I lost a 13 year old son to cancer. I was POSITIVE I wanted to work in oncology, BMT and palliative care.
What I found was that I had a very hard time with it not being about me. I internalized and personalized far too much. I stumbled through how much to share of my own journey (nobody wants to hear of an outcome that ends in "and he died so I became a nurse" when they are facing a similar circumstance). I struggled with watching families make different choices than I did. I struggled with sorrow, grief and PTSD. I struggled.
Ultimately I let go of that dream. I was inspired by my son's journey and his nurses. They still inspire me. I did become a nurse. For me, it became obvious I was drawn to cancer, palliative, BMT, etc because it was familiar
to me. I felt at home there because it had been
my home and it drew me to the last two years of my son's life. It felt like I would be closer to him. But somehow all it did for me was underline that he is gone, I can't go back and that these people need the very best care they can get. Care that is about THEM completely, not about me in any sense of the word, not clouded by my sorrow, my memories, my grief. Not put in a place where all the nursing reactions are hyper reactive and tinged with just the slightest note of hysteria. I came to recognize this in myself and after agonizing reflection had to bring myself to believe my son would "forgive" me for going a different route. It was an incredibly hard, painful decision. It felt like I was walking away from him. After all, I became a nurse to honor him. I grieved. I grieved his death anew and I grieved the change in my intended path. It was one of the strongest and best things I have ever done and is probably the greatest example of patient advocacy I could give if I were to ever want to share it aloud. I needed to get myself into a place where I was able to help more objectively. I wasn't doing them the good they deserved and I was slowly torturing myself.
So here is my advice.
If you can make it about them, not you....if you can keep from flashbacks, renewed sorrow, renewed debility...if you can get past your memories and not feel implied guilt or implied judgment in the choices of others that are different than yours were...if you can separate your emotional self from your loss and your journey with your baby while you are at work, then yes. You can make it work. But if you can't, you may find yourself in a difficult place, as I did, and have to rethink your plans. People change. Journeys change. I get stronger every day (he has been gone 7 years now) and perhaps in time I would be able to be that nurse. But I'm not now and I am fairly certain that by the time I could, I won't want to or feel the need to anymore. That was a hard won realization. I was in a real identity crisis for a while.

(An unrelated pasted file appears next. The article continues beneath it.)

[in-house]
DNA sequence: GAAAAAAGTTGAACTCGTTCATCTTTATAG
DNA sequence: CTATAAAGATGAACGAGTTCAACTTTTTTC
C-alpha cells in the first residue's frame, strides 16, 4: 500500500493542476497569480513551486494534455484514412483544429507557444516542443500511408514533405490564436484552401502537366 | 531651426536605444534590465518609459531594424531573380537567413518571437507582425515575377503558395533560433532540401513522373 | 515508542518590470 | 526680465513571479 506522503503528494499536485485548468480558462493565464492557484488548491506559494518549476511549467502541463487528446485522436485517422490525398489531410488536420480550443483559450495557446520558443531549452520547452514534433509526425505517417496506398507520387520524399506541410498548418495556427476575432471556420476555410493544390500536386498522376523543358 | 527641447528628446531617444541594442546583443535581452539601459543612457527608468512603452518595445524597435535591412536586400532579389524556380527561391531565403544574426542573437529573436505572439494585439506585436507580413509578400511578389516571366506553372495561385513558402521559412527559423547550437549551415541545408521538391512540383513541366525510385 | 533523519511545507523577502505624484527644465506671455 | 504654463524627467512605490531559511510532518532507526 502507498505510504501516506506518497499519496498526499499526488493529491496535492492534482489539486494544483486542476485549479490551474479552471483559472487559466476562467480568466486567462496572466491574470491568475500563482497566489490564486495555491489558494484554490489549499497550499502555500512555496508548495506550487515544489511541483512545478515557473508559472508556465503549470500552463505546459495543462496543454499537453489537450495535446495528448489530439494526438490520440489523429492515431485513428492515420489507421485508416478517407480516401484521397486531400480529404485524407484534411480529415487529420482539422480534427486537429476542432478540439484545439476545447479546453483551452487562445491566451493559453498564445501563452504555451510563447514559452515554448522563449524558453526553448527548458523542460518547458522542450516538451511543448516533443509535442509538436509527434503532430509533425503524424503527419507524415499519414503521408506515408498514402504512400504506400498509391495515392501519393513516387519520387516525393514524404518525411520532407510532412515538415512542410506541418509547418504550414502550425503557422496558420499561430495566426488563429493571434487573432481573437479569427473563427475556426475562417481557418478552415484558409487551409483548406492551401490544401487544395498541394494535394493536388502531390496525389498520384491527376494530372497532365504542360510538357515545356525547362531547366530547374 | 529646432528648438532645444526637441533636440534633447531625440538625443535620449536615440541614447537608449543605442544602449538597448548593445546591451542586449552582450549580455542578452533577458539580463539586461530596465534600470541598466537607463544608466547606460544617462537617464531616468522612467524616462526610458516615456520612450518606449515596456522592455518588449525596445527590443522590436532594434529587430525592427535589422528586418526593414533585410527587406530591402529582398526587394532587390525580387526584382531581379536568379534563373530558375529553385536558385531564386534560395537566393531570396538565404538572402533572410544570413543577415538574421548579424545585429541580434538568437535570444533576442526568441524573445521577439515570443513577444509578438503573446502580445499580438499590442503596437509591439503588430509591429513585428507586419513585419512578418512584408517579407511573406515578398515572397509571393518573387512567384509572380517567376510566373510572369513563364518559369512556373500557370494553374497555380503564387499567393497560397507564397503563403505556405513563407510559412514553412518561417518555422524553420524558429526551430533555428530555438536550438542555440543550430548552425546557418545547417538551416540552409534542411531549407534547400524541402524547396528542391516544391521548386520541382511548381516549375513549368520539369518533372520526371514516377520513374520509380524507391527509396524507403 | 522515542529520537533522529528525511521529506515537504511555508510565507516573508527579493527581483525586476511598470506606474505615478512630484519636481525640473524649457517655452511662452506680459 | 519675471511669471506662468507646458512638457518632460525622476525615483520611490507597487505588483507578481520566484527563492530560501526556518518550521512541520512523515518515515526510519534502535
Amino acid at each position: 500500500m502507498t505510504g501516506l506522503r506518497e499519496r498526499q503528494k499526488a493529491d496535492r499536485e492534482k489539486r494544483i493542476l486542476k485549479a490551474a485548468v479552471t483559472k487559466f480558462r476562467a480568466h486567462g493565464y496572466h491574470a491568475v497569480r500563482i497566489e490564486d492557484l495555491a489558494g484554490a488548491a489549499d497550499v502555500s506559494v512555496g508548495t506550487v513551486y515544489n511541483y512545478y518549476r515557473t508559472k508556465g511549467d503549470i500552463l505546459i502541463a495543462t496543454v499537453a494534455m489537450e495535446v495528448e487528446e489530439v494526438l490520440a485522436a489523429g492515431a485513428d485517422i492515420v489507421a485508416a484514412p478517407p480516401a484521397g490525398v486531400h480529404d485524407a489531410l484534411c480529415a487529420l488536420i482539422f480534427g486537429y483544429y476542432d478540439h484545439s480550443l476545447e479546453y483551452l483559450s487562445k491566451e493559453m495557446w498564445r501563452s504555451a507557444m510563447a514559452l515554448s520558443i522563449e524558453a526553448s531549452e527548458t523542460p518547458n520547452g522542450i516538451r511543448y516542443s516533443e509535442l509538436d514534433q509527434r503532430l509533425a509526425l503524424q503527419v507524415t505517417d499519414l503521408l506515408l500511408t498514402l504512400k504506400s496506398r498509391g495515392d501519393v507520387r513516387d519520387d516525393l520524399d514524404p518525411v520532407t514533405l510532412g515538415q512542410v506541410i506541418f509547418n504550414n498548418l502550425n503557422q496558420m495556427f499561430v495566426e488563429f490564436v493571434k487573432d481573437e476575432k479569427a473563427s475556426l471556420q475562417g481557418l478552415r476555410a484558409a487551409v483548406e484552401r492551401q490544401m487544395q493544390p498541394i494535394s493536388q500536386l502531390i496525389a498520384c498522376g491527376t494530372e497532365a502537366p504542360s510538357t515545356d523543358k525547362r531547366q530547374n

Only you can know ......and chances are you won't
know until you are in school, learning about the things that lead to your child's death, until you are at the side of the basinet looking at a baby that looks so much like yours did... until you find yourself alone at the end of a hard day and unable to separate from it. You may or may not find you will have to re-evaluate. And that process can be painful. Don't run from being a nurse, But do start giving yourself permission to change your mind if it is too much and prepare yourself from the very start to always be as painfully honest with yourself as you can as to how you are doing emotionally. Leave yourself open to other specialties.
I am so sorry for the loss of your little angel. I hope you find purpose and peace in this path, as I did. I love being a nurse. I am a different one than I thought I would be, and that, as it turns out, is really, really okay.